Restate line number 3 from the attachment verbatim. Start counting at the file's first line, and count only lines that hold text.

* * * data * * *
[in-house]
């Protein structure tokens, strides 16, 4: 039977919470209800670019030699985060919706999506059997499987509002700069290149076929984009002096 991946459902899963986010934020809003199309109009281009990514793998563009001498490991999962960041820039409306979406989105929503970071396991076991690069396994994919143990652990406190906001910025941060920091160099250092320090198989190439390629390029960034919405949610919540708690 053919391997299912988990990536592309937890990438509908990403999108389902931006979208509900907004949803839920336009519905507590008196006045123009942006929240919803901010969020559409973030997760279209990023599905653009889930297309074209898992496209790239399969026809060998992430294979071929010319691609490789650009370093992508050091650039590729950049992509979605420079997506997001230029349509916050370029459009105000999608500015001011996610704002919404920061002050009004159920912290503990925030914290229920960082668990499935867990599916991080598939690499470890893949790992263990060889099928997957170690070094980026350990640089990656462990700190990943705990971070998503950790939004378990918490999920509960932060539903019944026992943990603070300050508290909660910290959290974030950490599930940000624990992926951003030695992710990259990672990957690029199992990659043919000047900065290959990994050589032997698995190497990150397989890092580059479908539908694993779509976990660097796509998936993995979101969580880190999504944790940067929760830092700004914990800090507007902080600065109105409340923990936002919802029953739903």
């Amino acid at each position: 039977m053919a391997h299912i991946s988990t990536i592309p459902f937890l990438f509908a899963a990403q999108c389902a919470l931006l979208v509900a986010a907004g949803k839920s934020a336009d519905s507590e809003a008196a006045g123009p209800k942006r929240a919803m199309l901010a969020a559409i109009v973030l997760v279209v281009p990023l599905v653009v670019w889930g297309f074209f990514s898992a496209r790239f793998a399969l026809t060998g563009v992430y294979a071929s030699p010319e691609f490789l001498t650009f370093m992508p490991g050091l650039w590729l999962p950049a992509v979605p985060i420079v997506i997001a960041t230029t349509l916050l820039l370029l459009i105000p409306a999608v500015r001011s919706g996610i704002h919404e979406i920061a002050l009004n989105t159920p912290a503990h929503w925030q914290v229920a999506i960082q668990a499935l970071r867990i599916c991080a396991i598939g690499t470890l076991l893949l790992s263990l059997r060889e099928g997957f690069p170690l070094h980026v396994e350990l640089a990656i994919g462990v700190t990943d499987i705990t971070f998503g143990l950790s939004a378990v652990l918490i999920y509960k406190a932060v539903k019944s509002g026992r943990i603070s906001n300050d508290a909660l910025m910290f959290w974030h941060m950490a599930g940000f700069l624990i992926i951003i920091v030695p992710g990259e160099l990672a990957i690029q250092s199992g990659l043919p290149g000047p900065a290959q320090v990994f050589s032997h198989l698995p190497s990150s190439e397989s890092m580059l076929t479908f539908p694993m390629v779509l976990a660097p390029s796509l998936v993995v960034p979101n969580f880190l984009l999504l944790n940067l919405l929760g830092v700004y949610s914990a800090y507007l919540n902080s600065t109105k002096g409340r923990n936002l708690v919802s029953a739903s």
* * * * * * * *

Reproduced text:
């Amino acid at each position: 039977m053919a391997h299912i991946s988990t990536i592309p459902f937890l990438f509908a899963a990403q999108c389902a919470l931006l979208v509900a986010a907004g949803k839920s934020a336009d519905s507590e809003a008196a006045g123009p209800k942006r929240a919803m199309l901010a969020a559409i109009v973030l997760v279209v281009p990023l599905v653009v670019w889930g297309f074209f990514s898992a496209r790239f793998a399969l026809t060998g563009v992430y294979a071929s030699p010319e691609f490789l001498t650009f370093m992508p490991g050091l650039w590729l999962p950049a992509v979605p985060i420079v997506i997001a960041t230029t349509l916050l820039l370029l459009i105000p409306a999608v500015r001011s919706g996610i704002h919404e979406i920061a002050l009004n989105t159920p912290a503990h929503w925030q914290v229920a999506i960082q668990a499935l970071r867990i599916c991080a396991i598939g690499t470890l076991l893949l790992s263990l059997r060889e099928g997957f690069p170690l070094h980026v396994e350990l640089a990656i994919g462990v700190t990943d499987i705990t971070f998503g143990l950790s939004a378990v652990l918490i999920y509960k406190a932060v539903k019944s509002g026992r943990i603070s906001n300050d508290a909660l910025m910290f959290w974030h941060m950490a599930g940000f700069l624990i992926i951003i920091v030695p992710g990259e160099l990672a990957i690029q250092s199992g990659l043919p290149g000047p900065a290959q320090v990994f050589s032997h198989l698995p190497s990150s190439e397989s890092m580059l076929t479908f539908p694993m390629v779509l976990a660097p390029s796509l998936v993995v960034p979101n969580f880190l984009l999504l944790n940067l919405l929760g830092v700004y949610s914990a800090y507007l919540n902080s600065t109105k002096g409340r923990n936002l708690v919802s029953a739903s």